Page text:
Top of the Hops!

Posted on September 22 2020

Hands holding fresh hops in a brewery

If you engage with the wafts of aroma from the beer in your glass, you’ll have noticed what a difference the choice of hops has on a beer's aroma and flavour.

The current trend is very much for the New World stars with their big aromatic swagger, rather than the more restrained ones of more traditional beers. But there are always new styles emerging and new hops being discovered or engineered.

Even now, brewers and beer drinkers are contemplating a shift … perhaps lower alcohol beers, along with more subtle European style hops.  A beer world constantly in flux … and so exciting! 

You’ll find below a short list of today’s top hop stars and a preview of the some of the New Kids on the Block!


orange - lemon - lime

Many call this a super-charged version of Cascade. It came about as a chance crossing in a hop field in the States. The farm noticed the plant looked different and the hop cones were smaller. It also had a very strong citrus aroma. They propagated it and now it is one of the most popular in the world. It’s loved for its very high myrocene oil content, which produces the citrus flavours. Ideal for modern craft brews. Its name, Amarillo, means ‘yellow’ in Spanish.


tropical fruit - citrus - pine

A Washington-State-born hop, first released commercially in 2013 and now one of the most used. Azacca is named after the Haitian god of agriculture. It is particularly useful to a brewer for late or dry hopping.


citrus - grapefruit - pine - floral

Cascade gets its name from the mountain range in Oregon. A top hop in the US and loved for its big, hoppy aromatic profile. It was the original one, first used in the 1970s by Sierra Nevada’s Ken Grossmann to kick-start the beginning of craft brewing in the US. He wanted to make a British-style pale ale with US hops. Cascade did the trick.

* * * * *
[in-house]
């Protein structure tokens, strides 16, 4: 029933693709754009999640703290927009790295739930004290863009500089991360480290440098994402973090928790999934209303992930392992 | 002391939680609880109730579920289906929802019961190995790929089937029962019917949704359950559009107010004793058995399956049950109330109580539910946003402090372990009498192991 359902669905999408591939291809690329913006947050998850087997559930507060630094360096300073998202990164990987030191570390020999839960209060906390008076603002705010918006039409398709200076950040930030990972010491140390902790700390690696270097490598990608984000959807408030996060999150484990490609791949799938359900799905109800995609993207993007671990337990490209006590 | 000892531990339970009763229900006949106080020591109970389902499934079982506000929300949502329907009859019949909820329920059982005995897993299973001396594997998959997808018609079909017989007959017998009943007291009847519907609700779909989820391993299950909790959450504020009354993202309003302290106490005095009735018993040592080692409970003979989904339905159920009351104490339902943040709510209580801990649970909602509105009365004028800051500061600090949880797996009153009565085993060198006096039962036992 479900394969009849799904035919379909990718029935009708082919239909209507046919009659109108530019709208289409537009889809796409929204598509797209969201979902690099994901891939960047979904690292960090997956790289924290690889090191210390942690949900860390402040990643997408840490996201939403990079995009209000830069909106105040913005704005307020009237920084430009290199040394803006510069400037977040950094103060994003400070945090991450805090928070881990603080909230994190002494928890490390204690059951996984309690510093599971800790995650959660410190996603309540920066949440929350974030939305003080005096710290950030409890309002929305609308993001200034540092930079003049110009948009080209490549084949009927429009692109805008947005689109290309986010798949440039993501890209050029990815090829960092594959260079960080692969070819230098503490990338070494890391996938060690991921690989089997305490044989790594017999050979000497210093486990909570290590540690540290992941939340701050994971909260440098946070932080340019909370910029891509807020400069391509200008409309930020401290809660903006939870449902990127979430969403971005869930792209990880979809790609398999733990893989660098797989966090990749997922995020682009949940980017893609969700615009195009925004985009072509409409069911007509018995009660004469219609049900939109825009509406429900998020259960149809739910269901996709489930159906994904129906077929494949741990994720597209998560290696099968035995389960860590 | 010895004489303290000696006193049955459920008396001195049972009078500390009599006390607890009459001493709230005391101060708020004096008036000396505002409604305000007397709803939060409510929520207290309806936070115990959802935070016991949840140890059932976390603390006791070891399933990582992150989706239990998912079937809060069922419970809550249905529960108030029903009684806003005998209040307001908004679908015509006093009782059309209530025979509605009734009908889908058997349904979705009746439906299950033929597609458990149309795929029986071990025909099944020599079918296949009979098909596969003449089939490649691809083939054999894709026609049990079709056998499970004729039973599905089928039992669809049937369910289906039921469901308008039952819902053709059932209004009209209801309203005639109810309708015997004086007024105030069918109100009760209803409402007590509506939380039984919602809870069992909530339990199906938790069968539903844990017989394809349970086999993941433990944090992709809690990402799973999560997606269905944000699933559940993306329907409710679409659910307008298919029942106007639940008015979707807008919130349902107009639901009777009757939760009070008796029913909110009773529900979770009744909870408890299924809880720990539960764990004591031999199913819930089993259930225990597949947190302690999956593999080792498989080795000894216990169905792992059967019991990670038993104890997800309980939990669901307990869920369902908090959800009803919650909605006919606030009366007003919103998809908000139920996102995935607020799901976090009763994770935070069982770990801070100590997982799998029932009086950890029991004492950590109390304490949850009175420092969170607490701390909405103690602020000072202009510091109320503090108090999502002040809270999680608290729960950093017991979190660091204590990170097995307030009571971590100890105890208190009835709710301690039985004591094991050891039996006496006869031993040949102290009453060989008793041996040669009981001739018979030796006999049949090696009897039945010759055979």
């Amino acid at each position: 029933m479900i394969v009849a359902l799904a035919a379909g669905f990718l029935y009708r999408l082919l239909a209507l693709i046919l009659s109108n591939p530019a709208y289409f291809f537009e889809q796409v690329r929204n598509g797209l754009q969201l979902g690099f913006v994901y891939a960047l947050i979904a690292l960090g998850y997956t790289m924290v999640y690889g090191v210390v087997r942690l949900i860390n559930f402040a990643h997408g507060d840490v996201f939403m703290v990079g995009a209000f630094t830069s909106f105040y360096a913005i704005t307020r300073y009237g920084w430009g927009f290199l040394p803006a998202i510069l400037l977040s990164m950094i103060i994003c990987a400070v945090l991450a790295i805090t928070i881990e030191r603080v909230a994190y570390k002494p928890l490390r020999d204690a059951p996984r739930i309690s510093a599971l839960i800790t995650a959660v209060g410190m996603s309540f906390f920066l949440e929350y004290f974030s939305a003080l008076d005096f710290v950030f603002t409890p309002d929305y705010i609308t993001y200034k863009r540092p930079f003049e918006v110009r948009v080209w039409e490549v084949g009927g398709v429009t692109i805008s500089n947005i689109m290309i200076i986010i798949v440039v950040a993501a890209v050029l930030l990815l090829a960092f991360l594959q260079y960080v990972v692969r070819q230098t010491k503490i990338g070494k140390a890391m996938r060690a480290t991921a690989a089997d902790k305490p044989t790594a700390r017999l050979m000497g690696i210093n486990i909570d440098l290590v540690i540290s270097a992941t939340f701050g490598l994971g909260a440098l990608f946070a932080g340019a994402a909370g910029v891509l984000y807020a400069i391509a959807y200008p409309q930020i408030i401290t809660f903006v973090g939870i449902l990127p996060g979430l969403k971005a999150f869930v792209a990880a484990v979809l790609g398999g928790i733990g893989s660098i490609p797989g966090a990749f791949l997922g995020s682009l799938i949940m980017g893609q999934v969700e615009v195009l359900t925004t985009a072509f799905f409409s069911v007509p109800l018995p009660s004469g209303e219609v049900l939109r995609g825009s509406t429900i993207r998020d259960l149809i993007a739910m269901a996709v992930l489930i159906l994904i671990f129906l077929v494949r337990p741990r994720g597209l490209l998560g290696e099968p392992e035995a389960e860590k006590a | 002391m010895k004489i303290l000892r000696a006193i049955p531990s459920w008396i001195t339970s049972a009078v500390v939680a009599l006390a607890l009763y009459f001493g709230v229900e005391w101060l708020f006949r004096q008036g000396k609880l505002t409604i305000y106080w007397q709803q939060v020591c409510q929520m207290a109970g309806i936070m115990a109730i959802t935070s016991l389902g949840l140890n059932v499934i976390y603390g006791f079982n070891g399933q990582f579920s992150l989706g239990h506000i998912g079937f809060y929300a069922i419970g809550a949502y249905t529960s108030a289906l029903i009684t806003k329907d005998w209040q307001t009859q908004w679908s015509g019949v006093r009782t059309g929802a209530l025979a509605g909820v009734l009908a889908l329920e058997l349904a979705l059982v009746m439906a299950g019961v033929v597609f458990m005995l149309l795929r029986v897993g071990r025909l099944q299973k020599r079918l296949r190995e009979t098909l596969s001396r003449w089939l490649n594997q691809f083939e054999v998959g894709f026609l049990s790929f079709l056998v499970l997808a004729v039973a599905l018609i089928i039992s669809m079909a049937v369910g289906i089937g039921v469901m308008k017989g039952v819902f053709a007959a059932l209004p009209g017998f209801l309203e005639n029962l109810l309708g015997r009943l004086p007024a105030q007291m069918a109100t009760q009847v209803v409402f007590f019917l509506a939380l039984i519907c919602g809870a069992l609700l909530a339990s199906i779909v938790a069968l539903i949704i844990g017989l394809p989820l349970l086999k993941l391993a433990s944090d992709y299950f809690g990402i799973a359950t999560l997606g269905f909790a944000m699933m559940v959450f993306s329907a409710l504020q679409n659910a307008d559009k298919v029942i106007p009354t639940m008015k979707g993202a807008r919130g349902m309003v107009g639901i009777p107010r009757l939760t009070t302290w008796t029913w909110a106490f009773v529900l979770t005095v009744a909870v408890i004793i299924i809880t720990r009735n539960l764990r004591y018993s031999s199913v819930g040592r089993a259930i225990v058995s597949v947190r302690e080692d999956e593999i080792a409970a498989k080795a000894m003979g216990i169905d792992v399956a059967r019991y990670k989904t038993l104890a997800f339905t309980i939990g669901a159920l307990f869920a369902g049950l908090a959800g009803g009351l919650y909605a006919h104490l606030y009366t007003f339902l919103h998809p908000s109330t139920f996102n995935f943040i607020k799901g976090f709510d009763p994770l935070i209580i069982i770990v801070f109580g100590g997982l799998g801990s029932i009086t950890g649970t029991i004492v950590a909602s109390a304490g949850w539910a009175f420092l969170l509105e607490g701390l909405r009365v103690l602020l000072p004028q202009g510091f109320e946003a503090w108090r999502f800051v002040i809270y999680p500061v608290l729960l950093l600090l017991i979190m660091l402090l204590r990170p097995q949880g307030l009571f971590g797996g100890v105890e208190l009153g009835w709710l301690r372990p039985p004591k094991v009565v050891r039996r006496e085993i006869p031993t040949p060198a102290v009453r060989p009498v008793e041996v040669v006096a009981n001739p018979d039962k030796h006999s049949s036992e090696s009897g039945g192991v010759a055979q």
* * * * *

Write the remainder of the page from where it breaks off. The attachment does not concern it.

lemon - pine - floral

Washington State’s Centennial is almost as popular as Cascade. It’s a crossing of Fuggles, East Kent Golding, Brewers Gold and Bavarian varietals. Very big on alpha acid, which contributes bitterness in a brew, it’s like Cascade on steroids. It’s disease resistant too, so popular with growers. 


spice - pine - citrus

Another Washington-State-grown hop,Chinook leads with spice and pine notes, only then offering up citrus and grapefruit with bitter notes.


citrus - tropical fruit - aromatic

the king of hops in modern craft brewing.  A crossing created in Washington State (again). It crosses Hallertau, Mittelfruh, Tettnang, Brewers Gold, East Kent Golding and a wild hop, and it’s super aromatic. Very popular in UK craft beers.


traditional - low bitterness

From the 1800s, through to mid 20th century, Fuggle accounted for 80% of English hop production. Low on bitterness, it's used in traditional ales, especially in mild ales, bitters and porters.


fruity - smooth

an Australian hop, used largely at the end of the brewing process or for dry hopping. Fruity in quality with more of a smooth hoppiness.


herbal - earthy - tropical fruit

Another Washington-born hop, this one is super-popular and has good intensity. 


earthy - herbal - pine - grapefruit